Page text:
AFSP SURVIVOR OUTREACH PROGRAM VOLUNTEER TRAINING HANDOUT

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1 AFSP SURVIVOR OUTREACH PROGRAM VOLUNTEER TRAINING HANDOUT Goals of the AFSP Survivor Outreach Program Suggested Answers To Frequently Asked Questions on Visits Roadblocks to Communication During Visits Ten Common Concerns in Providing Outreach Self-Care For more information: American Foundation for Suicide Prevention

2 GOALS OF THE AFSP SURVIVOR OUTREACH PROGRAM Surviving a loss by suicide can be an isolating and confusing experience. Often, the survivor may not know anyone else who has lost a loved one to suicide, and may find that those around them have difficulty understanding. Many survivors who have been introduced to other survivors can attest to the power of those connections. Fellow survivors provide a message of hope that surviving is possible while conveying that they understand all too well the challenges of losing a loved one to suicide. It is often a fellow survivor who can recommend a book, connect an individual to a support group, or simply provide reassurance. Given this, it seems natural that outreach for survivors should be provided by survivors. Through the AFSP Survivor Outreach Program, volunteer survivors of suicide loss from participating AFSP Chapters are available to personally visit newly-bereaved survivors who request it. Typically, the Outreach Visit consists of one in-person meeting conducted by a team of two volunteers, generally lasting from 1-2 hours. The Outreach Visits are intended to provide information and support, but are not intended to provide a clinical or therapeutic service. Therefore, the overall emphasis of the training is to educate volunteers on how to provide appropriate support. Effective survivor outreach: reduces the stigma associated with suicide helps to connect the newly bereaved to resources offers hope and reassurance that surviving a loved ones suicide is possible sends a message that the survivor is not alone dispels myths about suicide i.e., conveys the information that more than 90% of people who die by suicide have an underlying (although not necessarily diagnosed) psychiatric illness such as depression, bipolar disorder, schizophrenia, or substance abuse. promotes survivor networking and affiliation Survivor outreach does not: take the place of professional services, such as counseling create a burden on the volunteer or organization build feelings of dependence between the volunteer and the newly bereaved survivor serve as a place for the volunteer to do his/her own grief work provide a professional experience for social work, psychology, or other students 1 1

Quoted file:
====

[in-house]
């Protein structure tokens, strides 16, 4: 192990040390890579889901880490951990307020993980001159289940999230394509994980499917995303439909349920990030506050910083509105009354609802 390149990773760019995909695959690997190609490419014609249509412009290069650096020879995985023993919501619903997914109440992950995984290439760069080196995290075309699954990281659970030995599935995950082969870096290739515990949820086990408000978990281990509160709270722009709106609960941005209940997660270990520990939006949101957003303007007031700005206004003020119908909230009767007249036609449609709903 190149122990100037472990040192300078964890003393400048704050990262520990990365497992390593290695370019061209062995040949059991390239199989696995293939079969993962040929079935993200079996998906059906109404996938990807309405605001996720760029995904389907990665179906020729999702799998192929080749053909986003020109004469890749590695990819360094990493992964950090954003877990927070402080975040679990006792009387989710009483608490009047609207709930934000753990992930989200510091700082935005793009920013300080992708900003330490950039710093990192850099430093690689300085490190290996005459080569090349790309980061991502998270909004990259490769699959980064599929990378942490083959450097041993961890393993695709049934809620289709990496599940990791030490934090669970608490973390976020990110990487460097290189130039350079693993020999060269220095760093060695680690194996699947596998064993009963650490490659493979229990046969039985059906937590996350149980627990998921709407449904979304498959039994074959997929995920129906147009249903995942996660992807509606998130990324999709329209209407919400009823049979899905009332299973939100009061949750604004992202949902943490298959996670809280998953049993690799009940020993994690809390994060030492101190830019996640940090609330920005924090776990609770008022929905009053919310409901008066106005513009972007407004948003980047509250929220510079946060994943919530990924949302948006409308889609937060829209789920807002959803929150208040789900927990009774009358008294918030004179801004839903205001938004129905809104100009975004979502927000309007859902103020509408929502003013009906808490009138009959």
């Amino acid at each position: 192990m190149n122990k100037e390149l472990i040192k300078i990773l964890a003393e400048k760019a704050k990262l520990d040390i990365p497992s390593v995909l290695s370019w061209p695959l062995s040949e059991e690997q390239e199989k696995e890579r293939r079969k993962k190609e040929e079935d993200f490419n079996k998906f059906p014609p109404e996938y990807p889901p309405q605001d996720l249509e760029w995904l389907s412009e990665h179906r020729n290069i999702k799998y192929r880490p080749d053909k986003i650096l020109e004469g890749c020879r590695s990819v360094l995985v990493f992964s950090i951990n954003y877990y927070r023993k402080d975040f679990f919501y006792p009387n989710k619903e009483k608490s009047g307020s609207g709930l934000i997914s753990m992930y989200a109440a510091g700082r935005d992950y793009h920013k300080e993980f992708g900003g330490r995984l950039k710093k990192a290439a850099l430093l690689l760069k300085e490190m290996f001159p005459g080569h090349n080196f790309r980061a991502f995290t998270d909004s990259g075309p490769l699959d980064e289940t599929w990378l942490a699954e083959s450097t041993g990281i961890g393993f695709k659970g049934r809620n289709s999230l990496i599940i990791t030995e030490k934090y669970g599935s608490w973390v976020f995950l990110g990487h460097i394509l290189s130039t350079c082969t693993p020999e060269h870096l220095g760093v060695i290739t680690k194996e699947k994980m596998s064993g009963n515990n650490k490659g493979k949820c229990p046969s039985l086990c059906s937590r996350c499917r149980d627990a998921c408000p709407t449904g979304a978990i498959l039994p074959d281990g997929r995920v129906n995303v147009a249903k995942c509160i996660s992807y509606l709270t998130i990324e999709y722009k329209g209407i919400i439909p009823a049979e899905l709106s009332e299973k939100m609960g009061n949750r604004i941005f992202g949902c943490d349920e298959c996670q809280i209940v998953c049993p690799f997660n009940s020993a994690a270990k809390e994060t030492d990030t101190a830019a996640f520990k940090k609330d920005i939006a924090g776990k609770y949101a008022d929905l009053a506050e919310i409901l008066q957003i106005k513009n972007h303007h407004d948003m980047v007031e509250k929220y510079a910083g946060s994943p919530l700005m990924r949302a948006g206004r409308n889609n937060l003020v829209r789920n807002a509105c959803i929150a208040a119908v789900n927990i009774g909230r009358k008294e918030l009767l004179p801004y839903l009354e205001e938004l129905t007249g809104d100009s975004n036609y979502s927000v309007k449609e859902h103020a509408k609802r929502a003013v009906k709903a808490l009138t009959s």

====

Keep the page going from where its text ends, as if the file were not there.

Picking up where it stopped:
3 The training for the AFSP Survivor Outreach Program is designed to equip volunteers with specific information that will assist them in providing the newlybereaved with appropriate support and information during Outreach Visits. The training will cover: sharing aspects of your loss in a limited and appropriate way in order to best facilitate open communication with the newlybereaved using basic listening skills and empathy to facilitate communication practical strategies for conducting an Outreach Visit (e.g., how to begin and close a visit, how to answer questions without giving advice) how to provide appropriate resource information to the newlybereaved. The volunteer s role is not to give advice or tell the newly bereaved the right way to move toward healing. Rather, the volunteer is there to provide an empathetic ear, to listen to the newly bereaved survivor, to be a symbol of reassurance based on shared experience, and to help connect the newly bereaved survivor to resources and information. The mere presence of a survivor volunteer during an outreach visit can convey that one can begin healing from the tragedy of suicide with appropriate support, information and time. These visits are made upon request only; you will be assigned visits by your local Survivor Outreach Program Coordinator. 2 2

4 SUGGESTED ANSWERS TO FREQUENTLY ASKED QUESTIONS ON VISITS Below are some sample responses to questions that newly-bereaved survivors are likely to ask you during outreach visits. This is not meant to be a script but rather to give you some ideas about how you might respond. Why do I feel so guilty? Suggested Answer: It s really common for survivors to spend time thinking about whether there was anything else we could have done or said to change the outcome. Why did your loved one kill himself? Suggested Answer: Like all suicides, my story has a lot of different pieces to it. But I do know that more than 90% of people who die by suicide have some kind of underlying illness like depression, bipolar disorder or substance abuse - in my case, my took his life after a long struggle with. My husband (or teenager) won t talk about it what can I do? Suggested Answer: Everyone grieves in his or her own way. It s not necessary to talk about it in order to heal. Try to give him the space he needs to cope in his own way and at his own pace. I keep forgetting simple things and can t concentrate is that normal? Suggested Answer: It s not uncommon but if you re concerned about it, have you considered speaking to your doctor? What should I tell people about how she died? Suggested Answer: Ultimately, how much you decide to tell people is personal, and may change depending on who you re talking to and when. But we do encourage you to be honest about the fact that it was a suicide you have nothing to be ashamed of. What should we tell the kids? Suggested Answer: Experts who work with children recommend that you be honest, and give them age-appropriate, truthful information. Some people find it helpful to start with language such as, Daddy had a serious illness in his brain called depression. The illness caused him to make very bad decisions, and he decided to end his life. How long will I feel this way? Suggested Answer: Grief is different for everyone, so there no way to predict exactly how long things will take. But most survivors find that over time the intensity of their grief does soften. 3 3